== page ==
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Don’t worry, Twinkies will survive

FORTUNE — Twinkies are going to be around for a long time to come. And not just because they’re the foodstuff of choice for the zombie apocalypse.

Yes, Hostess Brands today began liquidation. Yes, all of the bakers lost their jobs (they weren’t willing to make a deal). So did the delivery truck drivers (they were). And it’s true that the last batches of Hostess Brand(ed) treats were sent out last night, and the ovens were fired down.

But that doesn’t mean that Twinkies are gone forever, despite the sugar scare tactics of websites like HuffingtonPost:

What else would you expect from a news source that includes a “healthy living” vertical?

The truth is that the Twinkies brand still has value, and will be acquired. Same for Ding Dongs. And (probably) Wonder Bread. America may be undergoing major demographic shifts, but empty calories cut across age, gender and ethnicity. If the next generation’s Twinkies don’t have “Hostess” stamped on them, so be it. I’m not even certain the ironic heart carries much weight in our post-Saturday morning cartoon world.

The most likely endgame here is that another bakery snaps up Twinkies, and separates it from the Hostess snack brands (which include Drake’s Cakes). There also is a small chance that private equity tries to buy the whole thing, now that it would be free of existing pension liabilities. Again, I don’t think it’s likely, but here would be my frontrunners:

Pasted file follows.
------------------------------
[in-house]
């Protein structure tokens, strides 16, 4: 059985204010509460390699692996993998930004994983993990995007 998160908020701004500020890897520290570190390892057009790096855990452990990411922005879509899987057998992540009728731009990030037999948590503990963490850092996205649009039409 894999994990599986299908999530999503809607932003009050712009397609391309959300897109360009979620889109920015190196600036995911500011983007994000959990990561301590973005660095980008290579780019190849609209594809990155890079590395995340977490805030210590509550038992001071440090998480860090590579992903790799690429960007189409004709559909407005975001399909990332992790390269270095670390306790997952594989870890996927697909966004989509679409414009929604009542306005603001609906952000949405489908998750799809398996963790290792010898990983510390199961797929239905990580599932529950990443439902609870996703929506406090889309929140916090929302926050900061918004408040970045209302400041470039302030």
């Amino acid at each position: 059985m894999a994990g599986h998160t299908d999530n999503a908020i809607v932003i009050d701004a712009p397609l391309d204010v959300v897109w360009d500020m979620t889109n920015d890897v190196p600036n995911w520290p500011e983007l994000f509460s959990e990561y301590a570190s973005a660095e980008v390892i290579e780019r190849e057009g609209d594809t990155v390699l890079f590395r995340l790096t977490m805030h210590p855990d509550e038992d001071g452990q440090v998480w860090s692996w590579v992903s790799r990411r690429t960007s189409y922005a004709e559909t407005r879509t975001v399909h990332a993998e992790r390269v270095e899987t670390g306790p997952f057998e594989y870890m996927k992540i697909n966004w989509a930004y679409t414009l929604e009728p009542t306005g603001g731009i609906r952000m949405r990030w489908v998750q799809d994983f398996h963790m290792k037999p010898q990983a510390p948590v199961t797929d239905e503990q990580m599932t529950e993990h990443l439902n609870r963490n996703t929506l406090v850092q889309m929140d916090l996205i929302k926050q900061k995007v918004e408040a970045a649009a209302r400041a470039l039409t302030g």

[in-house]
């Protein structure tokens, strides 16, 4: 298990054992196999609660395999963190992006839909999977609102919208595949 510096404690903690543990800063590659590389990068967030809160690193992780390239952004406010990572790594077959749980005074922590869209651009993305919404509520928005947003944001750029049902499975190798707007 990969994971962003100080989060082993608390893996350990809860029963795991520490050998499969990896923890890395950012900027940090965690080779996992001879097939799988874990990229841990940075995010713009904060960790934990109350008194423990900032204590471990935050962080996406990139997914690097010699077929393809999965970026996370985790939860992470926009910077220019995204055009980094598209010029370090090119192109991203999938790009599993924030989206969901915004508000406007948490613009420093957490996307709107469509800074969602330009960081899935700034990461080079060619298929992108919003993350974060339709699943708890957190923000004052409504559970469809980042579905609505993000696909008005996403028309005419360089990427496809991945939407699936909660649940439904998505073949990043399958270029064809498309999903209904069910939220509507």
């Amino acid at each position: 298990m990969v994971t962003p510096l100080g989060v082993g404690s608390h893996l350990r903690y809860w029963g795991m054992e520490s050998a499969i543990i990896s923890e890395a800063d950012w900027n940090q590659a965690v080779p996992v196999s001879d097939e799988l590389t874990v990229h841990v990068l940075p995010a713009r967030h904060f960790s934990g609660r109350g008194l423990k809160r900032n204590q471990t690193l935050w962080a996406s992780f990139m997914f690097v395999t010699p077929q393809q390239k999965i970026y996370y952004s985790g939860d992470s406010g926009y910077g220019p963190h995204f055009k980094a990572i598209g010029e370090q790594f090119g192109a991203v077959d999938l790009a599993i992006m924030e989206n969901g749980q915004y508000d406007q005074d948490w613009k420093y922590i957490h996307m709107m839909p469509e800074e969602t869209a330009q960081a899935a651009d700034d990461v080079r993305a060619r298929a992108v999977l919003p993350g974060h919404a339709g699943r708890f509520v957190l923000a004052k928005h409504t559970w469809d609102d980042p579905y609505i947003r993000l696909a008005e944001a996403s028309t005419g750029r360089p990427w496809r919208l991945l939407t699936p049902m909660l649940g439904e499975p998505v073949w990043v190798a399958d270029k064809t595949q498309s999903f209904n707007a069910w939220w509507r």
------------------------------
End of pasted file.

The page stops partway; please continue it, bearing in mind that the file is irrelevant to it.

• KPS Capital Partners. They didn’t seem to express much interest over the summer when Hostess was flailing, but it is a turnaround firm with recent experience in the food/beverage packaged good sector (okay, it was beer). KPS also has a history of working with organized labor, including The Teamsters (including on the beer deal).
  • Sun Capital Partners: Probably the country’s most active turnaround firm, and also one with a small packaged foods practice. Sun Capital also is raising $3 billion for its new fund, so capital wouldn’t be an issue.
  • Invus: These are the guys who turned around Keebler, which eventually went public before being acquired by Kellogg’s (K).
  • Lion Capital: This is a moonshot among long-shots, but I’d be remiss in not including Lion as part of any list of private equity firms on a food deal. Kettle chips, Bumble Bee tuna, etc. My hesitance relates to Lion’s tendancy to avoid distressed plays.

KPS declined to comment, and I haven’t yet heard back from the other three firms.

But, again, don’t worry about Twinkies. After all, there was enough demand last year to make 500 million of them. Someone will buy it, and they’ll look exactly the same. Even if someone besides Hostess is making them.

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